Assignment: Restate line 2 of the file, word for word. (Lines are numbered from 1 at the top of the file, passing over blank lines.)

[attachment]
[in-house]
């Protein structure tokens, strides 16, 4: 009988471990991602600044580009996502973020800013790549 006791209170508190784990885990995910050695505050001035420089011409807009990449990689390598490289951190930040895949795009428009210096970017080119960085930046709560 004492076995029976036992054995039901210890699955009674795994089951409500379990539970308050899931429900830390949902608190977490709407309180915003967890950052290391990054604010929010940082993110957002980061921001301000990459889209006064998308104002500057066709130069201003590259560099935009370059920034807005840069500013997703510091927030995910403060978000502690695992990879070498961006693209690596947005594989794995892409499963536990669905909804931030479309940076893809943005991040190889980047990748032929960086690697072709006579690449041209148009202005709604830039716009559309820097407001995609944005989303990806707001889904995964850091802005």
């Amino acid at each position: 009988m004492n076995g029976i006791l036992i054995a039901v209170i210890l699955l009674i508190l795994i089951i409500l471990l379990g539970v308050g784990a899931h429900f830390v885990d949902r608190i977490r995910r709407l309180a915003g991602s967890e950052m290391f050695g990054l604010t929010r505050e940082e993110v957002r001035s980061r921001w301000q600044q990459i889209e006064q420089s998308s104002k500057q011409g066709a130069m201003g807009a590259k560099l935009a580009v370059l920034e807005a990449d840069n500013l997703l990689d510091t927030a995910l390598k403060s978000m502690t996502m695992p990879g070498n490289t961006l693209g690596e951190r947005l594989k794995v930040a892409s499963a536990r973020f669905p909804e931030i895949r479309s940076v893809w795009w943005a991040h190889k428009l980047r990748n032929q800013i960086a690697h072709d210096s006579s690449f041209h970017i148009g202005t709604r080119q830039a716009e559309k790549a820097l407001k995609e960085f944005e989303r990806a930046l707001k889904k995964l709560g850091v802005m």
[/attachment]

């Protein structure tokens, strides 16, 4: 009988471990991602600044580009996502973020800013790549 006791209170508190784990885990995910050695505050001035420089011409807009990449990689390598490289951190930040895949795009428009210096970017080119960085930046709560 004492076995029976036992054995039901210890699955009674795994089951409500379990539970308050899931429900830390949902608190977490709407309180915003967890950052290391990054604010929010940082993110957002980061921001301000990459889209006064998308104002500057066709130069201003590259560099935009370059920034807005840069500013997703510091927030995910403060978000502690695992990879070498961006693209690596947005594989794995892409499963536990669905909804931030479309940076893809943005991040190889980047990748032929960086690697072709006579690449041209148009202005709604830039716009559309820097407001995609944005989303990806707001889904995964850091802005």